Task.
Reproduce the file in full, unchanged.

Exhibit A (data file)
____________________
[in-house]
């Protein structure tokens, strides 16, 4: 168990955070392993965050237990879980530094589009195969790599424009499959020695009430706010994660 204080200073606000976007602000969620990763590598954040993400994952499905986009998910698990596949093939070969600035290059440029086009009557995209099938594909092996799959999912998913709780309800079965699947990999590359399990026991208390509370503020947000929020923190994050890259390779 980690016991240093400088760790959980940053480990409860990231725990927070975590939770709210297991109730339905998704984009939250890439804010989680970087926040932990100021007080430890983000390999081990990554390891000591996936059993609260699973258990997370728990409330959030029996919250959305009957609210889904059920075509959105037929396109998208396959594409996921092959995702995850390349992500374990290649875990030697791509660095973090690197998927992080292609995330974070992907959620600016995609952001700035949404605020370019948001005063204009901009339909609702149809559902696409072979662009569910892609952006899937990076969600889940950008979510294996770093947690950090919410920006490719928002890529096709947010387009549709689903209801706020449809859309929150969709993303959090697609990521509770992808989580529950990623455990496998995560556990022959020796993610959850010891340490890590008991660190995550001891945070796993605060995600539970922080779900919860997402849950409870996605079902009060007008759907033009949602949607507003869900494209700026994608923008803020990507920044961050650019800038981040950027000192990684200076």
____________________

[in-house]
């Protein structure tokens, strides 16, 4: 168990955070392993965050237990879980530094589009195969790599424009499959020695009430706010994660 204080200073606000976007602000969620990763590598954040993400994952499905986009998910698990596949093939070969600035290059440029086009009557995209099938594909092996799959999912998913709780309800079965699947990999590359399990026991208390509370503020947000929020923190994050890259390779 980690016991240093400088760790959980940053480990409860990231725990927070975590939770709210297991109730339905998704984009939250890439804010989680970087926040932990100021007080430890983000390999081990990554390891000591996936059993609260699973258990997370728990409330959030029996919250959305009957609210889904059920075509959105037929396109998208396959594409996921092959995702995850390349992500374990290649875990030697791509660095973090690197998927992080292609995330974070992907959620600016995609952001700035949404605020370019948001005063204009901009339909609702149809559902696409072979662009569910892609952006899937990076969600889940950008979510294996770093947690950090919410920006490719928002890529096709947010387009549709689903209801706020449809859309929150969709993303959090697609990521509770992808989580529950990623455990496998995560556990022959020796993610959850010891340490890590008991660190995550001891945070796993605060995600539970922080779900919860997402849950409870996605079902009060007008759907033009949602949607507003869900494209700026994608923008803020990507920044961050650019800038981040950027000192990684200076």